At the meeting in New York, Lithuania announced a presidential statement, calling upon countries to criminalize joining of extremist groups, ensure better protection of state borders and exchange information about travelers.
The Security Council also called for more attention to education and social media campaigns against recruitment of extremists.
“No country can consider itself immune to the threat of foreign terrorist fighters. Waiting until it happens would be the worst possible choice,” Lithuanian Foreign Minister Linas Linkevičius said after chairing the meeting.
The Security Council debates were attended by UN Secretary General Ban Ki-moon, US Homeland Security Secretary Jeh Johnson, a few interior ministers and Interpol chief Jurgen Stock.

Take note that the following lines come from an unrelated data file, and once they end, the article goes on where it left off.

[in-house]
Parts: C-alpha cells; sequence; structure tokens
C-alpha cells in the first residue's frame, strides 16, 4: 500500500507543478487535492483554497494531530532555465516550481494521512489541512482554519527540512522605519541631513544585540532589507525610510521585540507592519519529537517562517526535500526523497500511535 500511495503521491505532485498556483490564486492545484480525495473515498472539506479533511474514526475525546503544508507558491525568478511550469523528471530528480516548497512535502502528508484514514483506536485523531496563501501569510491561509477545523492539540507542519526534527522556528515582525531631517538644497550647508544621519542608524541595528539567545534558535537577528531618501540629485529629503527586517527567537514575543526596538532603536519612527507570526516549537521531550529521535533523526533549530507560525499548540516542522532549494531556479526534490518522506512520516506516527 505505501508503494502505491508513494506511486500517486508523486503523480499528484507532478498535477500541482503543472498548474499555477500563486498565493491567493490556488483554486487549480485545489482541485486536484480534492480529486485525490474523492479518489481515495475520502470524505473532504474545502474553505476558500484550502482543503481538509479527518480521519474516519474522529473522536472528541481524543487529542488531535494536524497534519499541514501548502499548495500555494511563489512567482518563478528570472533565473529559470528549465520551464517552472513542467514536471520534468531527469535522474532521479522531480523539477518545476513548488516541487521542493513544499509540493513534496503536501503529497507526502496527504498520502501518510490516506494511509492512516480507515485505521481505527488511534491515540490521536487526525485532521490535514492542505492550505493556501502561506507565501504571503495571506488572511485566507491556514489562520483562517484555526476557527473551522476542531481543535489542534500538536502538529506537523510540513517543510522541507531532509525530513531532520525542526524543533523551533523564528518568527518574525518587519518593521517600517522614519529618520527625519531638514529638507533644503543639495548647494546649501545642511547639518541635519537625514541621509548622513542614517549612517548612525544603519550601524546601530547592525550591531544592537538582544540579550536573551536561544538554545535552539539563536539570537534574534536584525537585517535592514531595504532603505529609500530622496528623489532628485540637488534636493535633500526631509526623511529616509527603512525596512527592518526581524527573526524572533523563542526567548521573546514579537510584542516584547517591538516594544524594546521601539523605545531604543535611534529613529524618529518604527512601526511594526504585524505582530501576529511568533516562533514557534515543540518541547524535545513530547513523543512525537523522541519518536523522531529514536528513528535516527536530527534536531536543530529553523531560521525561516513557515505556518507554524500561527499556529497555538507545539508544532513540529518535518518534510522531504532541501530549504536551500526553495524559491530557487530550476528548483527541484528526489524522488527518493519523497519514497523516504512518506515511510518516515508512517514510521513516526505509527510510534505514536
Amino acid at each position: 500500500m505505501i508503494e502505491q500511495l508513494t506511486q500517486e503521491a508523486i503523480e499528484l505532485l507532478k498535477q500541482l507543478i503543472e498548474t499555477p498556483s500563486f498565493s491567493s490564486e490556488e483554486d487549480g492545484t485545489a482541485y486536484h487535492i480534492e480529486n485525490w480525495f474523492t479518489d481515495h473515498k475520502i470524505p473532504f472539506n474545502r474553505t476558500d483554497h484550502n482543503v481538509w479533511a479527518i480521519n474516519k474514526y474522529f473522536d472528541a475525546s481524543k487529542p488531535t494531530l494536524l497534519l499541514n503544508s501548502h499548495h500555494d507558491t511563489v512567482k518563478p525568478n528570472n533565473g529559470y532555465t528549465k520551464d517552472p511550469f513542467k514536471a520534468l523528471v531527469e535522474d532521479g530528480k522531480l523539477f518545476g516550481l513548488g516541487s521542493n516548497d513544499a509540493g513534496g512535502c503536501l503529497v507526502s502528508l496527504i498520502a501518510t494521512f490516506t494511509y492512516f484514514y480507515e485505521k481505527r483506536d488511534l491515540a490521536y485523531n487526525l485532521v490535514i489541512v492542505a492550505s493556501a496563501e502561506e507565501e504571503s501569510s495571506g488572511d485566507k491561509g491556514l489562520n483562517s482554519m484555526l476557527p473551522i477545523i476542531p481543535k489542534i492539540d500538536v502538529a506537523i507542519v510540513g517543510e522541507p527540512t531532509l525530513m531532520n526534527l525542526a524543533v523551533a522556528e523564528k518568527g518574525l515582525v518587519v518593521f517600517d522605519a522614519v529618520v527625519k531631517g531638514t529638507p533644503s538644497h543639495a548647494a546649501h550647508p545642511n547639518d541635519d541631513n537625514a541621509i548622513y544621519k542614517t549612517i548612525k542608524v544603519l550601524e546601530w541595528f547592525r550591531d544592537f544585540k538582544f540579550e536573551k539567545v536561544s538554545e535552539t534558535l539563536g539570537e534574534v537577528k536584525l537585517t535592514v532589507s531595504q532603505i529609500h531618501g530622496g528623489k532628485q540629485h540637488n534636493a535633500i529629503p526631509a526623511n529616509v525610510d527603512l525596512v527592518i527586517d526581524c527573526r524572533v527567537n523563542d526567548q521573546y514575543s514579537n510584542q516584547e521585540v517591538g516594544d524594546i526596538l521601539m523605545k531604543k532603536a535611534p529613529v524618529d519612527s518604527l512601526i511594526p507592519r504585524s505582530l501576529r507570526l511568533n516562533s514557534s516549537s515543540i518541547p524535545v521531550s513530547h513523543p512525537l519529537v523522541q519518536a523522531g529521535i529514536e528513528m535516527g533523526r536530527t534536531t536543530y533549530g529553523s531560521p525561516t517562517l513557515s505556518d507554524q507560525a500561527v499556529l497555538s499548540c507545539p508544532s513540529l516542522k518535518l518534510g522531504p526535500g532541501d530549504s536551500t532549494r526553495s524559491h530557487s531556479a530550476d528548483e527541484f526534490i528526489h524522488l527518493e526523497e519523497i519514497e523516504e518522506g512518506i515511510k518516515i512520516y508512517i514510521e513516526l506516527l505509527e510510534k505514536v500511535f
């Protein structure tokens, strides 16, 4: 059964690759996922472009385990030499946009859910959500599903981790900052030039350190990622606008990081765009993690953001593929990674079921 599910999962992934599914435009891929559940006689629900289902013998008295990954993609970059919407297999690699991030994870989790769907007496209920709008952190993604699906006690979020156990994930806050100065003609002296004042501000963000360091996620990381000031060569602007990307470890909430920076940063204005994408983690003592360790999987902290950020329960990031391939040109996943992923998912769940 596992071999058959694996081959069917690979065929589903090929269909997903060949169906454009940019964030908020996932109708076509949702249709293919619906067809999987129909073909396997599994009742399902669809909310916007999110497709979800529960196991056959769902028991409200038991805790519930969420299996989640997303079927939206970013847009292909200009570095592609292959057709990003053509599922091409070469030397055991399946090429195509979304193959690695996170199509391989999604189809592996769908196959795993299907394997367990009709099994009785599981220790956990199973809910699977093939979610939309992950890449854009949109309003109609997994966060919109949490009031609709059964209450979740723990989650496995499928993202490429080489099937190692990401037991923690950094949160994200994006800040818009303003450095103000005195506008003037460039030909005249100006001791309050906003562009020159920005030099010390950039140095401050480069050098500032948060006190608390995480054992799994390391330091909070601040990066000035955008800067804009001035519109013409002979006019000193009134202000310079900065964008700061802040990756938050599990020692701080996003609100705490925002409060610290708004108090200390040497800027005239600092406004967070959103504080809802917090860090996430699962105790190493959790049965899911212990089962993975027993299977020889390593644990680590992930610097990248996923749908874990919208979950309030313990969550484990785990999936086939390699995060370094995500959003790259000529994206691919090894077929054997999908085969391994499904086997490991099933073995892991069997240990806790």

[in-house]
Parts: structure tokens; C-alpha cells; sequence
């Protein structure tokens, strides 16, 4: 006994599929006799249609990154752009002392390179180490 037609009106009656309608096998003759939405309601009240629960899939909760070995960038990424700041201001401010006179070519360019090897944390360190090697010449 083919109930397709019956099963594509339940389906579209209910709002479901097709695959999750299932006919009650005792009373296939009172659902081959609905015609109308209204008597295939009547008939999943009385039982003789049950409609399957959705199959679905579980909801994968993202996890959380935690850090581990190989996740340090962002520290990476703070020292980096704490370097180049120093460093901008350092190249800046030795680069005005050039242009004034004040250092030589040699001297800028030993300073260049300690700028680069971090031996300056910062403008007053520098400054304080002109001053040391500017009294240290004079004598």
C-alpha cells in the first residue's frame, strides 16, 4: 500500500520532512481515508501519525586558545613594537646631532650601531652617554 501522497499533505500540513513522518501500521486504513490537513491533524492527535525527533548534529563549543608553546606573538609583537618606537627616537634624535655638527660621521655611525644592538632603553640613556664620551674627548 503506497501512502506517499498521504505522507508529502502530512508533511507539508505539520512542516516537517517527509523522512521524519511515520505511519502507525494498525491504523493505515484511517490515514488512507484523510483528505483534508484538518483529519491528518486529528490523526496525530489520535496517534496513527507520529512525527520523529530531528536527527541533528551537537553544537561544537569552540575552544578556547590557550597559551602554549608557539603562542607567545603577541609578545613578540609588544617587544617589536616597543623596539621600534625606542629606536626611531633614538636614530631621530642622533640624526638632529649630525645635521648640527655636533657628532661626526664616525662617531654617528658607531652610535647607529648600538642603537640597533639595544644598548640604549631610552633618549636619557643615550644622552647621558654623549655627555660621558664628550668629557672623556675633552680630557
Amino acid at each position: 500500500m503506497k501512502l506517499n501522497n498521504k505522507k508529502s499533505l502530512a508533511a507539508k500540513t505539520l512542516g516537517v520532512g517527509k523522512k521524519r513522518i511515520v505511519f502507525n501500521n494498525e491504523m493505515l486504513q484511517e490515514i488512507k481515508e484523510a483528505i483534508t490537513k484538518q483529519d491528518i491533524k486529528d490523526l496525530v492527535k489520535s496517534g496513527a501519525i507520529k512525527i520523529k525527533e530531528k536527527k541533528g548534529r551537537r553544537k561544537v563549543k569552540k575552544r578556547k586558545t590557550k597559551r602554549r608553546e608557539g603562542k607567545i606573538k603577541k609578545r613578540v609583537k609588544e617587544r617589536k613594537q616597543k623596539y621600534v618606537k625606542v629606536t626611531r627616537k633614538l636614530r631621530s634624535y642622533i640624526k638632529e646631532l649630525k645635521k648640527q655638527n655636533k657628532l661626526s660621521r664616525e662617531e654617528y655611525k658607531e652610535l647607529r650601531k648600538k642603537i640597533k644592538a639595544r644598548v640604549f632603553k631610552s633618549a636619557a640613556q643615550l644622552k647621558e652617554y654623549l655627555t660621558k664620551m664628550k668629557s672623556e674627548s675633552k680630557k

The event ended a month-long Lithuanian presidency of the UN Security Council.
The UN Security Council held its last meeting on measures of curbing foreign fighters last September, it was then headed by US President Barack Obama.
Diplomats say more than 25,000 fighters from over 100 countries have already joined groups related to Al Qaeda.
Many fighters join forces in Syria, Iraq and lately Libya from Tunisia, Morocco, France and Russia.
Lithuania has been elected as non-permanent member of the UN Security Council for 2014 and 2015. The institution includes 15 countries, including five – the US, China, Russia, Great Britain and France – enjoying a veto right. The Security Council is the only body that can sanction force by international law.